Answer: not unless the crop is less than 85 million planted acres and 164 BPA.
Wet conditions in the US have reduced the corn crop. The extent of the reduction is TBD (to be determined). To determine the crop size, we must fill in the blanks on acres planted and yield. We know both area and yield have been reduced by the late planting and prevented plant. USDA NASS will provide the latest guess of acres on June 28th. Due to the late planting, it is likely an acreage resurvey will be conducted in July or August. The June 28th report will at least get us close to the actual planted acreage. The yield variable will be determined mostly by July and August weather. NASS will not provide a surveyed yield for corn until September. Our best surrogate for yield until September will be the weekly crop conditions. At best, the weekly conditions tell us if the crop is improving or declining, but it is a poor indicator of actual yield.
The US corn crop was estimated at 15 billion bushels in early May. Based on the reduction guesses, do we need to ration demand or just ration demand for US corn? The answer is definitely yes, we must ration demand for US corn, and that is already happening. With assistance from a transportation system also disrupted by the heavy rains, we are experiencing a growing number of cancellations of sales booked earlier in the year (see graphic). South American corn is cheaper; even US buyers are taking advantage of the huge Brazilian crop and buying Brazilian. We haven’t changed world demand, just moved the source.
How much non-US feed is available to offset the loss in the US? Corn stocks for Major Exporters was estimated to climb by 10 million metric tonnes (MMT) in 19/20 – we had 10 MMT to give. There is easily 10 MMT of wheat that can be supplemented for feed. South America can produce 40 MMT of corn by reducing soy production by 25 MMT. The world can afford to lose 25 MMT of soybean inventory. Will South America respond that aggressively? Maybe not all in the first crop planted this fall but supplementing the first crop production with additional plantings of Safrhina corn and 40 MMT additional corn is possible.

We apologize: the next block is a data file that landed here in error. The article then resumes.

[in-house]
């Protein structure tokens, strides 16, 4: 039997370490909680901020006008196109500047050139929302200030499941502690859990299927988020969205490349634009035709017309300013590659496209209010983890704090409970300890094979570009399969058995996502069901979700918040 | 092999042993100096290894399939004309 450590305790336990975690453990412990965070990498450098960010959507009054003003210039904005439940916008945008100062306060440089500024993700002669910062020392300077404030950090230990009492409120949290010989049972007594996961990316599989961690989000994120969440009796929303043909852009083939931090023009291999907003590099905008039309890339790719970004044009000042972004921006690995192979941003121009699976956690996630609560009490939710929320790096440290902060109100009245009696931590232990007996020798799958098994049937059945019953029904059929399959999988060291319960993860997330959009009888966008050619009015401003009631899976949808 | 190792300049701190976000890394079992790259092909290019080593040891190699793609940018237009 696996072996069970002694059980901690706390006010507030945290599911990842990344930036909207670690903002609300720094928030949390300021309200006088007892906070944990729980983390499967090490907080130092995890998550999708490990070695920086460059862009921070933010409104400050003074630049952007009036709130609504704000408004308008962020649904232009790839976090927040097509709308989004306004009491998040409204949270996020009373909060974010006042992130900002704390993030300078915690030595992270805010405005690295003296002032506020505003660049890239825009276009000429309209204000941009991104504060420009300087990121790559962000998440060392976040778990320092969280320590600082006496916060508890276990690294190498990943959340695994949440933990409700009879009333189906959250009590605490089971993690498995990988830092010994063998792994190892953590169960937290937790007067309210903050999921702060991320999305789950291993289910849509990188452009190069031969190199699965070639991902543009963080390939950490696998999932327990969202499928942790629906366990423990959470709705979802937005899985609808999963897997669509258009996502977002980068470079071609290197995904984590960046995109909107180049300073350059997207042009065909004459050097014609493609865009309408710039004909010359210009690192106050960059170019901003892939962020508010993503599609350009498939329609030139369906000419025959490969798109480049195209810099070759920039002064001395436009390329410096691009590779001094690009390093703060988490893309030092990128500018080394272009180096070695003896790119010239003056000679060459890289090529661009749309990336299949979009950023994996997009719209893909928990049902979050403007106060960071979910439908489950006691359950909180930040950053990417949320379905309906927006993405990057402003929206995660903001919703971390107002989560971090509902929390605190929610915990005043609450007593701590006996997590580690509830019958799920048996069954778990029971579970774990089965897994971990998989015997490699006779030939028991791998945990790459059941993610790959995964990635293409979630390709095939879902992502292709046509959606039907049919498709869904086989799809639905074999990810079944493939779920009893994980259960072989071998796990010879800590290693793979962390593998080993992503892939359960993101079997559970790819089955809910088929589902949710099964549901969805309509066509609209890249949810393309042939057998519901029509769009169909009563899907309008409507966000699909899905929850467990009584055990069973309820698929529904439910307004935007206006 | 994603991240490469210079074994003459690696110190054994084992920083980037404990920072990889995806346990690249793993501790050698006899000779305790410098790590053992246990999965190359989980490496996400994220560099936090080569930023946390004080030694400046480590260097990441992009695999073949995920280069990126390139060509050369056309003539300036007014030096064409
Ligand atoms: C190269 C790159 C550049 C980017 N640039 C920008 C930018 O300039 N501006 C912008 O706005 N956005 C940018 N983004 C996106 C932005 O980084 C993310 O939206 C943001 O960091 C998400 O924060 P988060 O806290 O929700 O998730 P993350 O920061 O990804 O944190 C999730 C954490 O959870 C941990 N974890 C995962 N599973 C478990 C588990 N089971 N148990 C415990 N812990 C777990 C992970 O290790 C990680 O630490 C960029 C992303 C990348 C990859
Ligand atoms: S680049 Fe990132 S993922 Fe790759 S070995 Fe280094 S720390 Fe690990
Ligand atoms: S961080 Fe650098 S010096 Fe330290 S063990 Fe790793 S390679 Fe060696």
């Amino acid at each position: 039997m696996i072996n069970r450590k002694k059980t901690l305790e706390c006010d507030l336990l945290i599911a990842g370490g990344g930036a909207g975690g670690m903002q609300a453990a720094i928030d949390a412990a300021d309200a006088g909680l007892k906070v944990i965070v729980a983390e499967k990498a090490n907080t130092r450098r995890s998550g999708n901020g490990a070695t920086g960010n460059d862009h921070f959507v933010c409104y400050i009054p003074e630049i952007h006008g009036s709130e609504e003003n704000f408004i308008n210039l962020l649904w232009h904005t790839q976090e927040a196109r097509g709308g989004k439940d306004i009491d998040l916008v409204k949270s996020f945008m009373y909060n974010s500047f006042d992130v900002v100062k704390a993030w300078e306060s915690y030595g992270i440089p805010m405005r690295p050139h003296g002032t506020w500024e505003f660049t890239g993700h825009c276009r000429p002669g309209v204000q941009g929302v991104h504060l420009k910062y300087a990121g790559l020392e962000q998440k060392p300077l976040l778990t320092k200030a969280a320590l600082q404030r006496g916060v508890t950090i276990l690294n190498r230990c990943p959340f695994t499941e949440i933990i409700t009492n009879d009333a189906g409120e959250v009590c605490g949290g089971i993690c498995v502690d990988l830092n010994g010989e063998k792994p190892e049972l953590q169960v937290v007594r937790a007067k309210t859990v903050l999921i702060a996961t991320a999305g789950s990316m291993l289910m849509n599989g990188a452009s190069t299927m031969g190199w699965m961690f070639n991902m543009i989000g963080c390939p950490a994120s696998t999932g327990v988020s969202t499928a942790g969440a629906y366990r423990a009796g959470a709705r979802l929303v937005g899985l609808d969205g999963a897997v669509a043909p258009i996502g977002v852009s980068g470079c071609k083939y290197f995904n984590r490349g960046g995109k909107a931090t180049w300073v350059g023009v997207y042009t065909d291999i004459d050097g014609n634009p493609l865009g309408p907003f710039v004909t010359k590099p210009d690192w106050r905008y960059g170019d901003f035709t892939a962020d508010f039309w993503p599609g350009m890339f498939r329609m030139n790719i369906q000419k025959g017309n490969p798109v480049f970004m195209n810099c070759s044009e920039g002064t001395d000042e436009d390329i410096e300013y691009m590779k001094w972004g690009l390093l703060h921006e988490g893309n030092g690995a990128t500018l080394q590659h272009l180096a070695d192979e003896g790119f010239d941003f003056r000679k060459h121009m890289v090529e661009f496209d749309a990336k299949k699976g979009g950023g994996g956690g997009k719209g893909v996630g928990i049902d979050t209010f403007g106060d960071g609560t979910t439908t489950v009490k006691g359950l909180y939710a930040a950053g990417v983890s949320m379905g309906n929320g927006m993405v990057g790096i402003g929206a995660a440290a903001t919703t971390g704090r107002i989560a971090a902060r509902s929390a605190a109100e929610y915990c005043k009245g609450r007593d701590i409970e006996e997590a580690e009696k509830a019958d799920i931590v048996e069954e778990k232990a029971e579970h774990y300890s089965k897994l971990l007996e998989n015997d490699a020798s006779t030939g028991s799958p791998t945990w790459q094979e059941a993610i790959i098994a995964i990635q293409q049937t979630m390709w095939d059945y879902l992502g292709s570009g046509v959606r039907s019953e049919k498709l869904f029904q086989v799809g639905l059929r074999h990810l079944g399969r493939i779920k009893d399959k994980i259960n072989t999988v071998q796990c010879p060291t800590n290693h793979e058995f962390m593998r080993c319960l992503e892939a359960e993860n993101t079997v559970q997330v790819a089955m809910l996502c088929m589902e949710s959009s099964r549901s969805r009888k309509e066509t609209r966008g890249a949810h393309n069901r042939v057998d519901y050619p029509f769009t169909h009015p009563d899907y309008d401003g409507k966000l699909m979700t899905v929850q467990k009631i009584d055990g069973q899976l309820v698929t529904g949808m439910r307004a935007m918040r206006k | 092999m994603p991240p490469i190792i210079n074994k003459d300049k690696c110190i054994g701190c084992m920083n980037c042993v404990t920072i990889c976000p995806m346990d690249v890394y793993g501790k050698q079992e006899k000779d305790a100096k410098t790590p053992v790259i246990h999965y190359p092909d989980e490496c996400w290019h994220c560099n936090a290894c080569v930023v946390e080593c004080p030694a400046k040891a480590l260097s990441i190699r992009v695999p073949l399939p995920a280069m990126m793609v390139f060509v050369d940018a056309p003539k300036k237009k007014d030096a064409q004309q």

What’s the total:
- 10 MMT excess
- 10 MMT from wheat
- 40 MMT S Hemisphere production
= 60 MMT
= 2.3 billion bushels
= 12.7 billion-bushel US crop (15-2.3)
= 85 mil acres planted X 164 bushels/acre
This is before we plant another crop in the US.
We don’t know how big the US corn crop will be this year. We do know we can take a big – 2.3 billion bushel – hit before real demand rationing is required. We work off wheat and oilseed excesses then, if needed, we begin to price away real demand.
In 2019 the corn market has been forced to do something it has never done before – bid for acres against the prevented plant payment on a large scale. It has created a disguised market premium. Did the market do enough to keep enough corn acres? We won’t know until we see July weather.
Supply issues have almost always ended faster and more abruptly than expected because other suppliers respond. The market has put corn well above cost of production for Southern Hemisphere producers and the profit is better than alternative crops. The market has done what it needs to do. Supply-side rallies rise and fall quickly with heightened emotion. It will be difficult for the current market to maintain this emotion beyond the middle of July. There will still be weather concerns, but the significant factors that are unknown today – acres and July weather – will be known.
Bottom line: Don’t fall in love with supply-side rallies – they are only a summer romance.